Many baby boomers recall the thrill of seeing the family car magically glide through the first tunnel car-washes that began to dot the U.S. landscape in the late 1960s. You know, those long conveyor belt operations with an octopus of arms, foams and scrubbers.
By the 1980s, it became easier, less costly to operate and far more amusing for consumers to drive their vehicle through the auto bay.
Today, the car wash journey is safer for your car and also for the environment.
And it’s also more entertaining.
Yes, it’s here – the car wash as an entertainment destination. Where parents can treat their tykes to a range of fun distractions while the car gets squeaky clean.
That’s the word from the annual The Car Wash Show this spring at Las Vegas Convention Hall. With new products, glitzy vendors, scores of seminars, roundtables and discussions featuring a range of industry leaders, the international event posted a 10-year record high attendance.
This entertainment trend started in Southern California – don’t they all? – as manufacturers touted amusement, glitz and customization at the car wash bay.
FLASHING, WHIRLING, GYRATING
On display from one high-end Golden State vendor was a full palette of programmable hues, flashing light-emitting diode lights, whirling, twirling and gyrating equipment and a playlist of music.
The experience can be programmed as a different adventure altered according to the season, holiday or whim.
A bit tamer, yet still appealing to the pre-teen passenger, are cartoon-like tunnel themes ranging from Dino the Dinosaur to frogs, fish and ocean themes.
On a more utilitarian note, one Midwest vendor added flashy LED lights to its touch-free sonar wands or tunnel washes to create a bright, fun effect during the bleak days of winter when road salt translates to additional trips to the auto wash.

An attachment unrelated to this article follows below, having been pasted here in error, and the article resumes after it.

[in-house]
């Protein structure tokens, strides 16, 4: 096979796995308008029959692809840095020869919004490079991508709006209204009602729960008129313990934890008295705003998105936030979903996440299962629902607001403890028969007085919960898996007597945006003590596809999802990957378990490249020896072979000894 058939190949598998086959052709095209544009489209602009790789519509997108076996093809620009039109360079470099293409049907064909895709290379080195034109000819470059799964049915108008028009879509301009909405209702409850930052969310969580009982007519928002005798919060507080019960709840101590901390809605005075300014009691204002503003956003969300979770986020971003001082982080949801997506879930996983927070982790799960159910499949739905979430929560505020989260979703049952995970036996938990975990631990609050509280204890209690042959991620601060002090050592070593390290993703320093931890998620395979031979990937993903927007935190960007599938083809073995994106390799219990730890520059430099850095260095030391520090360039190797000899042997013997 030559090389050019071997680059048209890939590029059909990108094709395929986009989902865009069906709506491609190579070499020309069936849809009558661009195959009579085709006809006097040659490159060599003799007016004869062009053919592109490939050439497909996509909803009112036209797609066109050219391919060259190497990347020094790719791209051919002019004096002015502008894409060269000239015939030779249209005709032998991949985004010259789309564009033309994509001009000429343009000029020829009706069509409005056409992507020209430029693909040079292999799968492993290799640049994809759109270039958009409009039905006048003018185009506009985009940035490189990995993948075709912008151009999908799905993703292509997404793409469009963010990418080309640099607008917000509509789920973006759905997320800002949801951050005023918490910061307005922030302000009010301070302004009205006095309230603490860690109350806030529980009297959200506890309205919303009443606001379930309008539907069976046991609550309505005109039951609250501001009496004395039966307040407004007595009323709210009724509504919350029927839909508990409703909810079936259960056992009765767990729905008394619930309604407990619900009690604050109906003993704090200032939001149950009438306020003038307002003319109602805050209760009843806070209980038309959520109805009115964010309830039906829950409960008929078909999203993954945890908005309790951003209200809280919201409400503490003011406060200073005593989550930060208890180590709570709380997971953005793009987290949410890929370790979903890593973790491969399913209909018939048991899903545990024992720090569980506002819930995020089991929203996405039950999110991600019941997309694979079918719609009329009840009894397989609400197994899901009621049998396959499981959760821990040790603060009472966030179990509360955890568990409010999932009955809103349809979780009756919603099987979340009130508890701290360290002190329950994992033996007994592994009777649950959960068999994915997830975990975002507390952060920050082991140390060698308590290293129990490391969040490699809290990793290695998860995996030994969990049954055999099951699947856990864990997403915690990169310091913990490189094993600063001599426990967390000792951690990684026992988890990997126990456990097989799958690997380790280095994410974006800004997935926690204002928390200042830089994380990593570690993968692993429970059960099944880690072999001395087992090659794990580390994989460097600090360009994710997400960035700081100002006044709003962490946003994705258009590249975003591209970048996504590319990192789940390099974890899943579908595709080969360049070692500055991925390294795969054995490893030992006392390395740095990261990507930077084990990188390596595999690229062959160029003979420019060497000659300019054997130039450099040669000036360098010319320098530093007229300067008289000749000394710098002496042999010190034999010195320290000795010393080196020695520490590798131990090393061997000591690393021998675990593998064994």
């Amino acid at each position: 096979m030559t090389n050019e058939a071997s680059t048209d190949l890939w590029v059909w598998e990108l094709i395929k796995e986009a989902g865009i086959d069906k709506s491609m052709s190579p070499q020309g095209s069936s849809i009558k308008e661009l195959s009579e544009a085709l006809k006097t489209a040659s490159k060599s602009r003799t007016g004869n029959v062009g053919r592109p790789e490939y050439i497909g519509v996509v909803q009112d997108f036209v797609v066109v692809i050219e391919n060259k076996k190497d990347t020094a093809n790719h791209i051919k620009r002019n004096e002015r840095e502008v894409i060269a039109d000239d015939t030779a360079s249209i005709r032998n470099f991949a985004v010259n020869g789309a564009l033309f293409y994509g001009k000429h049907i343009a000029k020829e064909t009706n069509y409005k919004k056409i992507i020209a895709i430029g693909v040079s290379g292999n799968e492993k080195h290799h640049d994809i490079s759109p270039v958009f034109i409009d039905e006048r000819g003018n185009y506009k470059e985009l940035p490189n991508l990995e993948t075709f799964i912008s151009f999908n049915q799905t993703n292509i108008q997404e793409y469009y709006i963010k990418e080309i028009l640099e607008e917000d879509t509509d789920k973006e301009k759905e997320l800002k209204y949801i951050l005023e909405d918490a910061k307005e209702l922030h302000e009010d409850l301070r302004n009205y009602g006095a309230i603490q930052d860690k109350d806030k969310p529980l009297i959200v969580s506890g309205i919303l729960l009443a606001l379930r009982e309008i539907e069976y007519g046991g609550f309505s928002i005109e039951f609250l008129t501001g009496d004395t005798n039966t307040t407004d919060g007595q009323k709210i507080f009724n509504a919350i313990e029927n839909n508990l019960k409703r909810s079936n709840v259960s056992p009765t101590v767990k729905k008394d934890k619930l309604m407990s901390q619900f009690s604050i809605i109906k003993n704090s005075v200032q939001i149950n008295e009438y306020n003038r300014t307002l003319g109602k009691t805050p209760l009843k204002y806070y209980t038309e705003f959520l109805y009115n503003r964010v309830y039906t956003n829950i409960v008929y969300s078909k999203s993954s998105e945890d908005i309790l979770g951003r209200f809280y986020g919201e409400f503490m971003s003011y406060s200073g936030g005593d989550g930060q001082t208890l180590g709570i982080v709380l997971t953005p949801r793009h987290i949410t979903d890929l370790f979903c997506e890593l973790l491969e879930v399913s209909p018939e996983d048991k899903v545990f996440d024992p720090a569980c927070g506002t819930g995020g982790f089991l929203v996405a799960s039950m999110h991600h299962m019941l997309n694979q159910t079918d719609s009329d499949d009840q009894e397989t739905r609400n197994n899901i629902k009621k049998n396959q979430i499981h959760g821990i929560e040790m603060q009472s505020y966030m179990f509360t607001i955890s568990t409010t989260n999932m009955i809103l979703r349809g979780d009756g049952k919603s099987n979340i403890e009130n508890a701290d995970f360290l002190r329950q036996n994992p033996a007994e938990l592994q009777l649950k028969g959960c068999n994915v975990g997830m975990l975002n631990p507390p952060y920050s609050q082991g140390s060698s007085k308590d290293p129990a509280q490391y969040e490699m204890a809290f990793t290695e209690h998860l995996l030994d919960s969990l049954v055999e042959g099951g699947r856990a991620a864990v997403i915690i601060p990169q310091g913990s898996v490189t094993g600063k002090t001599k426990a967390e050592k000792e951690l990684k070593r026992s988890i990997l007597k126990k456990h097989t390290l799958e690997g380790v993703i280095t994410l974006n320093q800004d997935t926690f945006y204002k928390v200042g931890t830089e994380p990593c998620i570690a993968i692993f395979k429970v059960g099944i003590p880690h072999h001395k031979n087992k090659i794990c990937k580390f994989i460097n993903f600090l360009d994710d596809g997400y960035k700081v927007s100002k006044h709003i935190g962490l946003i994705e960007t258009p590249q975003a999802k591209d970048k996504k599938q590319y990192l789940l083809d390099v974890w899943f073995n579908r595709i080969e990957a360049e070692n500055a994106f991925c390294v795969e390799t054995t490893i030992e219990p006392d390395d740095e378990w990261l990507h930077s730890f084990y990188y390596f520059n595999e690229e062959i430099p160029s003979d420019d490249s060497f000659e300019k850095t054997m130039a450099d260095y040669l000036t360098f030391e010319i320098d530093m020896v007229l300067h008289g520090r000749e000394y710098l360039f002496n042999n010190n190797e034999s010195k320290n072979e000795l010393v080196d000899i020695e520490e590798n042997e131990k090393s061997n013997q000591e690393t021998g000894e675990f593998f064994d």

THE SELF-DRIVING MARKET
The topic at many a seminar in Vegas included the servicing of not only individual self-driving cars, but fleets of autonomous autos predicted to account for 10 to 20 percent of the cars on the road by 2025.
More than just washing the exteriors, additional service needs would include the detailing of interiors between rides, keeping downtime to a minimum and providing beverages, snacks and other amenities for the next set of passengers.
DON’T DO THIS AT HOME
Also trending from the environmental strongholds of California is that the American pastime of washing the car in the driveway is becoming history, illegal and even punishable by fine.
In many western states, the commercial car wash is the sole legal method to wash a vehicle. A growing number of municipalities in the Golden State have not only outlawed the at-home car wash but have imposed a $500 fine for residents and businesses that do so.
Water-saving measures are superior at a regulated commercial car wash, as is pollution control to keep safe the ground, local waterways and streams.
Here in the Greater Lehigh Valley, washing your car at home, on the street or at the local park is not necessarily a safe practice for the environment. Runoff into our local rivers, streams and lakes starts in the streets.
BACK TO THE FUTURE
Additionally, in the Northeast, it is a common misnomer among millennials and other environmentally minded folks that the local car wash may not be a safe option.
Yet all relatively new commercial car washes meet strict regulations and provide safe equipment to protect local waterways.
Which leads to another prediction made at the car wash show – that in five to 10 years, even those old, abandoned car washes along the interstate, or old commercial zones, may become a viable investment again as it will be far easier to retrofit new environmental equipment on former car wash stations than it will be to start anew.
Tina Cantelmi Agentis is a freelance feature and news writer. She manages customer service, social media and information technology for Saucon Valley Auto Spa in Lower Saucon Township. She can be reached at SVAS378@gmail.com.